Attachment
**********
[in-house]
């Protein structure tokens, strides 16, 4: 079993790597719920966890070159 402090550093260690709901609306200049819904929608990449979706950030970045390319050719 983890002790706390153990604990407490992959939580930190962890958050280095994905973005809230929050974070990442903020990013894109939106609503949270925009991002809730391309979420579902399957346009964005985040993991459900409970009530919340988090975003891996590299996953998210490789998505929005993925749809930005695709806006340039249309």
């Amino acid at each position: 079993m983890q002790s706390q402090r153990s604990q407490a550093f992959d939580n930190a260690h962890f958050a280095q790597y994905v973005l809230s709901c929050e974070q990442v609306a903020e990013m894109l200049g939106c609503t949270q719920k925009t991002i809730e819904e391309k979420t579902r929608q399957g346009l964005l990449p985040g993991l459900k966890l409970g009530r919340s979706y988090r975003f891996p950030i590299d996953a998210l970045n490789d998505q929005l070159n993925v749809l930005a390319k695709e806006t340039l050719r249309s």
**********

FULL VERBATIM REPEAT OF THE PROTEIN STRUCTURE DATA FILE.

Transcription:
[in-house]
């Protein structure tokens, strides 16, 4: 079993790597719920966890070159 402090550093260690709901609306200049819904929608990449979706950030970045390319050719 983890002790706390153990604990407490992959939580930190962890958050280095994905973005809230929050974070990442903020990013894109939106609503949270925009991002809730391309979420579902399957346009964005985040993991459900409970009530919340988090975003891996590299996953998210490789998505929005993925749809930005695709806006340039249309």
């Amino acid at each position: 079993m983890q002790s706390q402090r153990s604990q407490a550093f992959d939580n930190a260690h962890f958050a280095q790597y994905v973005l809230s709901c929050e974070q990442v609306a903020e990013m894109l200049g939106c609503t949270q719920k925009t991002i809730e819904e391309k979420t579902r929608q399957g346009l964005l990449p985040g993991l459900k966890l409970g009530r919340s979706y988090r975003f891996p950030i590299d996953a998210l970045n490789d998505q929005l070159n993925v749809l930005a390319k695709e806006t340039l050719r249309s």